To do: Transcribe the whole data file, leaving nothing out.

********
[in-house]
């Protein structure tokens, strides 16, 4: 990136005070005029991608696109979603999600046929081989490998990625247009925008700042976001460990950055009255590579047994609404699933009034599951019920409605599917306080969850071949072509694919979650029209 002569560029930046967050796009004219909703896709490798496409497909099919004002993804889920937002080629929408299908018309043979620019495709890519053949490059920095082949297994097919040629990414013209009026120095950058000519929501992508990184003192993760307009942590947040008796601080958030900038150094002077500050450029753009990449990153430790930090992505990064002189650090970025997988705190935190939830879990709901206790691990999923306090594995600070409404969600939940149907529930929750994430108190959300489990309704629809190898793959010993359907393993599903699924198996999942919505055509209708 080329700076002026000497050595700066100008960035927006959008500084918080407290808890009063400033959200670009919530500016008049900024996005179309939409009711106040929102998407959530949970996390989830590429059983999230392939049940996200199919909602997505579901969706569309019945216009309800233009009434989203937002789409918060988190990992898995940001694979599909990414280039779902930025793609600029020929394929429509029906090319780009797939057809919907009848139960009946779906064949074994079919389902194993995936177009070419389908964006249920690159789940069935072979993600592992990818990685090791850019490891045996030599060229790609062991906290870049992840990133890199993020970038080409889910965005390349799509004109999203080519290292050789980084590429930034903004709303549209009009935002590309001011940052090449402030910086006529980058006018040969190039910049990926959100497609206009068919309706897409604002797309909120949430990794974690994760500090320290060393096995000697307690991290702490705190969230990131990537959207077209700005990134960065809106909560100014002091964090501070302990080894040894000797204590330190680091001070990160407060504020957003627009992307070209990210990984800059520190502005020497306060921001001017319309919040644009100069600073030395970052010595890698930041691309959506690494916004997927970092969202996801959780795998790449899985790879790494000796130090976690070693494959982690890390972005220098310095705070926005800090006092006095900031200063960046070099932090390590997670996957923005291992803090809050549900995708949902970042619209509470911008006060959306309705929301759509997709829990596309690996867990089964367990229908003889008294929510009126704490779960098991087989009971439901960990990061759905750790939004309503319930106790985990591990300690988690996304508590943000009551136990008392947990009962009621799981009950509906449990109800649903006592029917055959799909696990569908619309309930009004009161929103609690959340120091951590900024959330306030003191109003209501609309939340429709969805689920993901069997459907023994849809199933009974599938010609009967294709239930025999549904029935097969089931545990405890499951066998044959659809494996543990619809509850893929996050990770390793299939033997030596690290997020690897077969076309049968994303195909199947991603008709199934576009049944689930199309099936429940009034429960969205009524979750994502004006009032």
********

[in-house]
């Protein structure tokens, strides 16, 4: 990136005070005029991608696109979603999600046929081989490998990625247009925008700042976001460990950055009255590579047994609404699933009034599951019920409605599917306080969850071949072509694919979650029209 002569560029930046967050796009004219909703896709490798496409497909099919004002993804889920937002080629929408299908018309043979620019495709890519053949490059920095082949297994097919040629990414013209009026120095950058000519929501992508990184003192993760307009942590947040008796601080958030900038150094002077500050450029753009990449990153430790930090992505990064002189650090970025997988705190935190939830879990709901206790691990999923306090594995600070409404969600939940149907529930929750994430108190959300489990309704629809190898793959010993359907393993599903699924198996999942919505055509209708 080329700076002026000497050595700066100008960035927006959008500084918080407290808890009063400033959200670009919530500016008049900024996005179309939409009711106040929102998407959530949970996390989830590429059983999230392939049940996200199919909602997505579901969706569309019945216009309800233009009434989203937002789409918060988190990992898995940001694979599909990414280039779902930025793609600029020929394929429509029906090319780009797939057809919907009848139960009946779906064949074994079919389902194993995936177009070419389908964006249920690159789940069935072979993600592992990818990685090791850019490891045996030599060229790609062991906290870049992840990133890199993020970038080409889910965005390349799509004109999203080519290292050789980084590429930034903004709303549209009009935002590309001011940052090449402030910086006529980058006018040969190039910049990926959100497609206009068919309706897409604002797309909120949430990794974690994760500090320290060393096995000697307690991290702490705190969230990131990537959207077209700005990134960065809106909560100014002091964090501070302990080894040894000797204590330190680091001070990160407060504020957003627009992307070209990210990984800059520190502005020497306060921001001017319309919040644009100069600073030395970052010595890698930041691309959506690494916004997927970092969202996801959780795998790449899985790879790494000796130090976690070693494959982690890390972005220098310095705070926005800090006092006095900031200063960046070099932090390590997670996957923005291992803090809050549900995708949902970042619209509470911008006060959306309705929301759509997709829990596309690996867990089964367990229908003889008294929510009126704490779960098991087989009971439901960990990061759905750790939004309503319930106790985990591990300690988690996304508590943000009551136990008392947990009962009621799981009950509906449990109800649903006592029917055959799909696990569908619309309930009004009161929103609690959340120091951590900024959330306030003191109003209501609309939340429709969805689920993901069997459907023994849809199933009974599938010609009967294709239930025999549904029935097969089931545990405890499951066998044959659809494996543990619809509850893929996050990770390793299939033997030596690290997020690897077969076309049968994303195909199947991603008709199934576009049944689930199309099936429940009034429960969205009524979750994502004006009032």